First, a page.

Virginia State Bar’s crackdown on lawyer’s blog raises questions
By Catherine Ho, Published: October 9
At least that’s the message the Virginia State Bar seems to be sending in a case against Richmond criminal defense attorney Horace Hunter. The bar has brought a misconduct charge against Hunter, who blogs on his firm’s Web site about cases he’s worked on, as well as national and local criminal justice issues. Bar authorities contend the blog constitutes advertisement and should include a disclaimer saying it’s an ad. Hunter argues the blog is news and commentary, and the bar’s attempt to get him to tack on a disclaimer is a violation of his First Amendment rights.
Hunter’s case, which is scheduled for a hearing Oct. 18, appears to be the first time the Virginia State Bar has lodged a formal charge against an attorney over blogging and whether it violates advertising rules. State bar counsel Edward Davis would neither confirm nor deny the existence of previous charges against lawyers over blogs and advertising, but there is no record of disciplinary action against Virginia attorneys regarding the matter, according to the bar’s archives of disciplinary actions dating back to 1999. The bar can suspend or disbar attorneys found in violation of legal ethics.
Davis declined to comment on the pending case.
Hunter’s case has some lawyers — for whom blogging has become commonplace — as well as free speech and social media law experts questioning whether the bar is overreaching in its regulation of online speech in the social media age.
State bars prohibit misleading advertising, requiring lawyers when listing previous wins to include disclaimers saying every case is different and that prior results don’t guarantee future success, said Rodney Smolla, a leading First Amendment scholar and president of Furman University in South Carolina. But Smolla, a former dean at Washington and Lee University School of Law who filed a brief before the state bar on Hunter’s behalf, said Hunter’s blog resembles journalism more than advertising.
“I don’t think the mere fact that a lawyer has been involved in a case means everything a lawyer says about it is an advertisement for future clients,” he said. “Lawyers talk about their own cases all the time, in public settings, publications … and members of the public are able to take that speech for what it’s worth.”
Social media rules
The bar’s position in Hunter’s case conflicts with the general movement in legal advertising that encourages the use of social media without placing undue burdens on lawyers, said Brad Shear, a Bethesda attorney who specializes in social media law.
The American Bar Association’s Commission on Ethics recently said no new restrictions were necessary to regulate lawyers’ use of technology and client development, and that prohibiting Internet and other electronic advertising would “impede the flow of information about legal services to many sectors of the public. (See the commission’s June recommendations here).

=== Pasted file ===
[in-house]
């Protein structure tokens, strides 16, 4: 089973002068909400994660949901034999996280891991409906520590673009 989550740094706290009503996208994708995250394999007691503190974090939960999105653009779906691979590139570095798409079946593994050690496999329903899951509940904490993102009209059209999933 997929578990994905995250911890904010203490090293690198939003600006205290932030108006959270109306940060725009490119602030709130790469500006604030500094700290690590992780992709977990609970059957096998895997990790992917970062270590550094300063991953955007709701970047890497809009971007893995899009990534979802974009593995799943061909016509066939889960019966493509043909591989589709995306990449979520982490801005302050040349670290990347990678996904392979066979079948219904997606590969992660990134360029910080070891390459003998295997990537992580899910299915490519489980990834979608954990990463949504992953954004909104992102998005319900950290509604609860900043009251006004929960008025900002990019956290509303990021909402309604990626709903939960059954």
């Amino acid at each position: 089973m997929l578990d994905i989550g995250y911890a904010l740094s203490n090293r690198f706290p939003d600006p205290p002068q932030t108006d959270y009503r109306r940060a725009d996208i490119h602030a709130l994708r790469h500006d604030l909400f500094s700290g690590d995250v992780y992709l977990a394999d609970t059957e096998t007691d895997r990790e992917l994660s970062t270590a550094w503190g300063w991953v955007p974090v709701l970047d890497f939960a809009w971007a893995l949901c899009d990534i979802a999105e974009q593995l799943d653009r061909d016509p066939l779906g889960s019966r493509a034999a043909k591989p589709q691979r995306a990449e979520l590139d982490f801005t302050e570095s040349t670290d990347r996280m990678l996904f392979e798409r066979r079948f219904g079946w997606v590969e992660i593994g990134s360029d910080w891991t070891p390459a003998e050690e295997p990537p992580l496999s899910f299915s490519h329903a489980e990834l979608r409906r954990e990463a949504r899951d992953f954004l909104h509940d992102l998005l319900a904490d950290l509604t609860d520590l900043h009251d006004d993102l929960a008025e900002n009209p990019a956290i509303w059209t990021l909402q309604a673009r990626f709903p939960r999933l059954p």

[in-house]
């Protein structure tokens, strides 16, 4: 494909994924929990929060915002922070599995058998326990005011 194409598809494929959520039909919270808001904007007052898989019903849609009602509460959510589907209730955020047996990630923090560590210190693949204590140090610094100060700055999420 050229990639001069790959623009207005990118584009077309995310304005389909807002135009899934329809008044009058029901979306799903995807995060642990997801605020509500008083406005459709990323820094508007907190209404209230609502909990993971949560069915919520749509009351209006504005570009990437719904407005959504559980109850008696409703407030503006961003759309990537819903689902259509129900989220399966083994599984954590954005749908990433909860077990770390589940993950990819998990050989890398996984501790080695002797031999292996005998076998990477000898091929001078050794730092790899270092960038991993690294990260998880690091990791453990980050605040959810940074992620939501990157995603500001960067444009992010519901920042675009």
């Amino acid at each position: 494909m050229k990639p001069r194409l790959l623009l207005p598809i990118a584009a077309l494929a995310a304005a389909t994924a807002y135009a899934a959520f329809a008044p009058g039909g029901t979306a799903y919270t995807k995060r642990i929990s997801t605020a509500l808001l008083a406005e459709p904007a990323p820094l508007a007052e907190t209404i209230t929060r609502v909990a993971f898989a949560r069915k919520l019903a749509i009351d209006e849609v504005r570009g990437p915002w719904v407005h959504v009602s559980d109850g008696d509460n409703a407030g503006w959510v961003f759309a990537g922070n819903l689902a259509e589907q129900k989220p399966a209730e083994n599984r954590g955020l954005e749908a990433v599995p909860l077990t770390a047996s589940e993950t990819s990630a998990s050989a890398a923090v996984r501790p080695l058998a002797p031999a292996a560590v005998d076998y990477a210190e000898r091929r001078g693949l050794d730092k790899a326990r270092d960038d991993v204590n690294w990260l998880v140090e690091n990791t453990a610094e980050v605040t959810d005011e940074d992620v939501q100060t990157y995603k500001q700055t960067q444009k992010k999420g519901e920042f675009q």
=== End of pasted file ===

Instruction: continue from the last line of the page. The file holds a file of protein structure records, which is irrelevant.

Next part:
“If the Virginia Bar believes that blogs that discuss news and commentary should have stringent disclaimers that precede the content because they are deemed to be advertisements, then the Virginia Bar may have to require that every blog post, blog comments on other blogs and other user-generated content by an attorney to contain a strict disclaimer,” said Shear, who has no ties to the Hunter case. “It becomes a slippery slope.”
The Virginia State Bar is limited to regulating practices and disciplining lawyers in Virginia, but Smolla said its decision could set precedent in any jurisdiction.
“I don’t know if other bar authorities would or wouldn’t feel they’d want to prosecute these things, but it’d be a warning sign that this kind of activity could draw some sort of disciplinary action,” he said. “It could exert a chilling effect on all lawyers that blog on litigation results, particularly if those results are involving matters on which they’ve worked as a lawyer.”
Bob O’Neil, founder and former director of the Thomas Jefferson Center for the Protection of Free Expression and former president of the University of Virginia, said Hunter’s blog is not misleading, and called the bar’s standard on disclaimers “excessive.”
“That strikes me as overkill,” said O’Neil, who is not involved in the case. “Pretty innocent stuff like Hunter’s [blog], I don’t think that’s regulable.”
The charge, filed in March, also says Hunter blogged about information that would be “embarrassing” or “detrimental” to his clients, including using a pseduonym to discuss the case of a juvenile client. Hunter failed to show that he had obtained his clients’ consent to talk about the cases, the charge said. Hunter calls the claims “frivolous” and maintains that the matters discussed on his blog are public, and that he had the permission of the juvenile’s parents to talk about the case.